Fragment.1207.0304.3 Created by Tim Borgmann, an independent artist from Wuppertal, Germany.
Purity Created by Jing Zhou from Monmouth University in the US.
Kashikokimono Created by Takahiro Hayakawa from Kyushu University in Japan.
Ask any digital artist, and he or she will say that one of the big advantages to using CG over traditional media is speed—in particular, the ability to create iterations and changes in a flash. So it seems rather ironic that the theme of this year’s SIGGRAPH Art Gallery is Slow Art. That is, until the meaning of the title is revealed. “‘Slow’ refers to the Slow movement. It advocates being more thoughtful about what you eat and how food is prepared. The movement encourages community and taking the time to enjoy something fundamental and good from a very broad perspective,” explains Stanford University’s Lina Yamaguchi, this year’s Art Gallery chair.
Since we commonly think of computers as speed enhancers and art as a platform for contemplation and commentary, Yamaguchi concluded that this concept would make an intriguing call for participation in which the Art Gallery is considered a venue for new media work. Furthermore, the title parallels with SIGGRAPH’s other conference themes, including Global Responsibility, Impact on Society, and Future History.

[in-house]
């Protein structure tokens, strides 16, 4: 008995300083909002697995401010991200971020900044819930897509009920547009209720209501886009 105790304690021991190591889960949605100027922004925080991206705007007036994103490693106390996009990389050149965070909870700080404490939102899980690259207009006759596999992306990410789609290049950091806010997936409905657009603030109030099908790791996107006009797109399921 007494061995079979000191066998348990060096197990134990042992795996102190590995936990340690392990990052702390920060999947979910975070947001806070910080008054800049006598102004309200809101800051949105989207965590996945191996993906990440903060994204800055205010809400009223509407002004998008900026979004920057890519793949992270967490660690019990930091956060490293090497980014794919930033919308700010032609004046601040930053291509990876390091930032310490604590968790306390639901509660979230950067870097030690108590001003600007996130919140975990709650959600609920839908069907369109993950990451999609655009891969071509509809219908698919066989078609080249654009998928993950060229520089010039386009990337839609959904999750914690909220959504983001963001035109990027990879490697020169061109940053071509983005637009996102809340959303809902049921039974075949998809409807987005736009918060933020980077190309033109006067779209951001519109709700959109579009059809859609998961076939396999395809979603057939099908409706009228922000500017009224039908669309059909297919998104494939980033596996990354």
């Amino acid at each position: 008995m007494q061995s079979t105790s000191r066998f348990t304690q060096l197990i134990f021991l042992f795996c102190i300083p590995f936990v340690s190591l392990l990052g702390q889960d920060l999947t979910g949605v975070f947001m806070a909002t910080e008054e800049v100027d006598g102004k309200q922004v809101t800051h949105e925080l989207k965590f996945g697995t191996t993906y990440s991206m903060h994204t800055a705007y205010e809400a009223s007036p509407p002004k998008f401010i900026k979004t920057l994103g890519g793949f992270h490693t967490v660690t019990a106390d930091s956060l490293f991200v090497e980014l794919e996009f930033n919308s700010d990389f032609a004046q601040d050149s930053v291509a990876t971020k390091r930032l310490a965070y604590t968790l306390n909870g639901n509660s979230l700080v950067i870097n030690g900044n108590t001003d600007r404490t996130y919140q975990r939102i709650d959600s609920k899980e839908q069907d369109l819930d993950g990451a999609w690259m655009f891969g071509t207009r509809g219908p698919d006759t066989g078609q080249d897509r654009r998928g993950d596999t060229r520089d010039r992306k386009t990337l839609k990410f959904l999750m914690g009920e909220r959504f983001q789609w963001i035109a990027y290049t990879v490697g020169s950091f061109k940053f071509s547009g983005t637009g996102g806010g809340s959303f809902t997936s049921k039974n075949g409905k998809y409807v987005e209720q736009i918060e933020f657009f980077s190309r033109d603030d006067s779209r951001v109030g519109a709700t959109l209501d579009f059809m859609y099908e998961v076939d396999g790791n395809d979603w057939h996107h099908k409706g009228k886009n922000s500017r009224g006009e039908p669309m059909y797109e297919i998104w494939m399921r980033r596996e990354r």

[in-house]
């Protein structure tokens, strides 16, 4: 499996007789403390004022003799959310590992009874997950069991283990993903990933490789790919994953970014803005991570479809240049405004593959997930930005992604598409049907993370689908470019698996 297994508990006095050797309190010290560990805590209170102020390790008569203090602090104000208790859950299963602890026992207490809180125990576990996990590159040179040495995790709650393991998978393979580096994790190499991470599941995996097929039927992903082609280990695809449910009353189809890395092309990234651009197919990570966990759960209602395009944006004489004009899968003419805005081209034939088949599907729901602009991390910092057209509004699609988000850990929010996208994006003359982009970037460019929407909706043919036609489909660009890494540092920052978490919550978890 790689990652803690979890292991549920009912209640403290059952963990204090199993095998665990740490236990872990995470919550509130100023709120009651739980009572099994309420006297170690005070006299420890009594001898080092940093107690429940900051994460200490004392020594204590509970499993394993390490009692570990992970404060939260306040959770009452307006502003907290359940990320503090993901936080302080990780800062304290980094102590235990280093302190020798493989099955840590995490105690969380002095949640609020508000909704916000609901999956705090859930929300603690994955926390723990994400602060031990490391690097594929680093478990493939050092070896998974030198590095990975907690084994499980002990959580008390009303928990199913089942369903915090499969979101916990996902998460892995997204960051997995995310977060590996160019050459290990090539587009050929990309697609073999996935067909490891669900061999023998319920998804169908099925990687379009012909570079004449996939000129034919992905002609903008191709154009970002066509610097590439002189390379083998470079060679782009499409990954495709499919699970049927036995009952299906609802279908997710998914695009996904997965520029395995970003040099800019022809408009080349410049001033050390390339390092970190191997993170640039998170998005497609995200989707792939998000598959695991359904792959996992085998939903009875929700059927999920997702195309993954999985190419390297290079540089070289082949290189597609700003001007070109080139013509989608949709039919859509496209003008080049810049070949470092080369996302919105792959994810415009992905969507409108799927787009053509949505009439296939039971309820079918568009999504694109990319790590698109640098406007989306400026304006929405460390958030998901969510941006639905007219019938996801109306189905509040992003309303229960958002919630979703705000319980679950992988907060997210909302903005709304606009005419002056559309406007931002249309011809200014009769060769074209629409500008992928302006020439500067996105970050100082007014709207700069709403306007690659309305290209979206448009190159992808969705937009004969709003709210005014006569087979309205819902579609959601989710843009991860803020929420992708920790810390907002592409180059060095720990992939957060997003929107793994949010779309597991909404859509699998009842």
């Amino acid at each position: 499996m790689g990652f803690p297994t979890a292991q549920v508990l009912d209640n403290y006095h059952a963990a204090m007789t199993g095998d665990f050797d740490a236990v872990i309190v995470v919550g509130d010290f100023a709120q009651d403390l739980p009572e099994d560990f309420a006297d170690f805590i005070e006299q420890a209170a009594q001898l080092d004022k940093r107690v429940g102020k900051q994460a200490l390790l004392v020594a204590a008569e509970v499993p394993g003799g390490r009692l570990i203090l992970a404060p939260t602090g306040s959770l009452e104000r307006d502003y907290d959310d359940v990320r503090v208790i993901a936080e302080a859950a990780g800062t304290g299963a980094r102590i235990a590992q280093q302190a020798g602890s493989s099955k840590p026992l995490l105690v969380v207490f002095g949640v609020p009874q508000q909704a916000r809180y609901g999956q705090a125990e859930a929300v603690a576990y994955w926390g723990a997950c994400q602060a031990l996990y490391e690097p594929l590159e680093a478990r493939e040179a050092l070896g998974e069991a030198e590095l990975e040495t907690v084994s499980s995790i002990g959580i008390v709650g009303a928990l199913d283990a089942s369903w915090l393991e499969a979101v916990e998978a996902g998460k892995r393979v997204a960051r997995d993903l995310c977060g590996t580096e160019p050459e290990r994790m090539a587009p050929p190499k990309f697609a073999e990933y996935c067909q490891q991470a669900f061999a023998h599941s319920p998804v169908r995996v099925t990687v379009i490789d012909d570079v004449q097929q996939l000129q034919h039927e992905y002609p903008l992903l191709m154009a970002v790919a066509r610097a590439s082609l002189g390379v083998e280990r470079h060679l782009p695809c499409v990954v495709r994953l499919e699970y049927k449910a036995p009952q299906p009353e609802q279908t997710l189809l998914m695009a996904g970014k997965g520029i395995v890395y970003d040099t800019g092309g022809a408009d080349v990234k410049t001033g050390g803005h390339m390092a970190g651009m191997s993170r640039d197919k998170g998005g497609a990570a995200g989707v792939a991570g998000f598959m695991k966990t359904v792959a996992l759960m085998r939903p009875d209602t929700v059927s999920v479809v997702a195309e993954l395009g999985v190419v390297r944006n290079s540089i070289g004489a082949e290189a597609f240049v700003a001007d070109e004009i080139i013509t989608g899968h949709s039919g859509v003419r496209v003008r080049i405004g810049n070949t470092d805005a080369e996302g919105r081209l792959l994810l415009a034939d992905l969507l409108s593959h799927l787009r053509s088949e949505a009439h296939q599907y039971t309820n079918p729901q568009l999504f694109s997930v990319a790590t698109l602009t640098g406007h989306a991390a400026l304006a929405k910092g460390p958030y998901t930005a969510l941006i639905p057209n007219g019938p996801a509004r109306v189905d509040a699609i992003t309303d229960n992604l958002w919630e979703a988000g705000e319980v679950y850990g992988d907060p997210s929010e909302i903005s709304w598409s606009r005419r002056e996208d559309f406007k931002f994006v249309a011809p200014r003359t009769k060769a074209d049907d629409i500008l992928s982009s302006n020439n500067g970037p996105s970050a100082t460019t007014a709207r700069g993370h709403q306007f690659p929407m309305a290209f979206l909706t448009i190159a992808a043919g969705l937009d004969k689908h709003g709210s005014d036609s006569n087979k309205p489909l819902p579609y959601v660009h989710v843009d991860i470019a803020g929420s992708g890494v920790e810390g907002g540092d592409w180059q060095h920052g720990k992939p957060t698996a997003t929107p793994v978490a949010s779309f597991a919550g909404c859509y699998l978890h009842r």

The committee received more than 400 submissions, with 64 accepted for the Slow Art and the Design & Computation exhibits. The works will be shown in one of four areas: Erosion, Hybrids, Rhythms, and Traversal. Yamaguchi describes these segments: “Erosion is a grouping that speaks to time, repetition, and natural processes, such as disintegration and entropy. Works in the Hybrid section contain objects that uniquely combine the old and new. Rhythms refer to patterns of time and the often-forgotten idea of play. Traversal inspires thoughts about journeys and our surroundings.”
Some images from this year’s gallery appear on these pages. —Karen Moltenbrey
Dark Days-New York Created by Gabriele Peters from the University of Applied Sciences
and Arts Dortmund in Germany.
Water Planet Created by Anna Ursyn from the University of Northern Colorado in the US.
Smoke Water Fire Created by Mark Stock from Mark Stock Studio in Newton Center, Massachusetts.
Fragment.0140.02b Created by Tim Borgmann, an independent artist from Wuppertal, Germany.